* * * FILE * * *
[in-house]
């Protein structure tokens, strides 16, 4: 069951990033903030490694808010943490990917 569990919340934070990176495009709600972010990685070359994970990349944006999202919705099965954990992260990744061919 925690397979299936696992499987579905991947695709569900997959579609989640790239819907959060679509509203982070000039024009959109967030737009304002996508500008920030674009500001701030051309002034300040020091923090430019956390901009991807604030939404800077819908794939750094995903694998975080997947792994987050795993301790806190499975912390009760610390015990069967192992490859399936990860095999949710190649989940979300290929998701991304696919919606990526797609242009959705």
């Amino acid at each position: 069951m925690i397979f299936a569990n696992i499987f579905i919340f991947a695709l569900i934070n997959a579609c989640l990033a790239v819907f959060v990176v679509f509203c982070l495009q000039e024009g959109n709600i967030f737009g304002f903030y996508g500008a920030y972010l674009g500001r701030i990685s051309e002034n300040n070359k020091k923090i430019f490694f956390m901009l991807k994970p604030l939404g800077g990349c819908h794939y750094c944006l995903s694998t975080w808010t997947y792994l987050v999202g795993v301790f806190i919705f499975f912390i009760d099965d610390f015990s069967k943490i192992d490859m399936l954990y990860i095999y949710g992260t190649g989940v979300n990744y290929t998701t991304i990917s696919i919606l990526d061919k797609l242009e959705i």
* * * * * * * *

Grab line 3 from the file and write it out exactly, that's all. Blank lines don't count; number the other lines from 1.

């Amino acid at each position: 069951m925690i397979f299936a569990n696992i499987f579905i919340f991947a695709l569900i934070n997959a579609c989640l990033a790239v819907f959060v990176v679509f509203c982070l495009q000039e024009g959109n709600i967030f737009g304002f903030y996508g500008a920030y972010l674009g500001r701030i990685s051309e002034n300040n070359k020091k923090i430019f490694f956390m901009l991807k994970p604030l939404g800077g990349c819908h794939y750094c944006l995903s694998t975080w808010t997947y792994l987050v999202g795993v301790f806190i919705f499975f912390i009760d099965d610390f015990s069967k943490i192992d490859m399936l954990y990860i095999y949710g992260t190649g989940v979300n990744y290929t998701t991304i990917s696919i919606l990526d061919k797609l242009e959705i």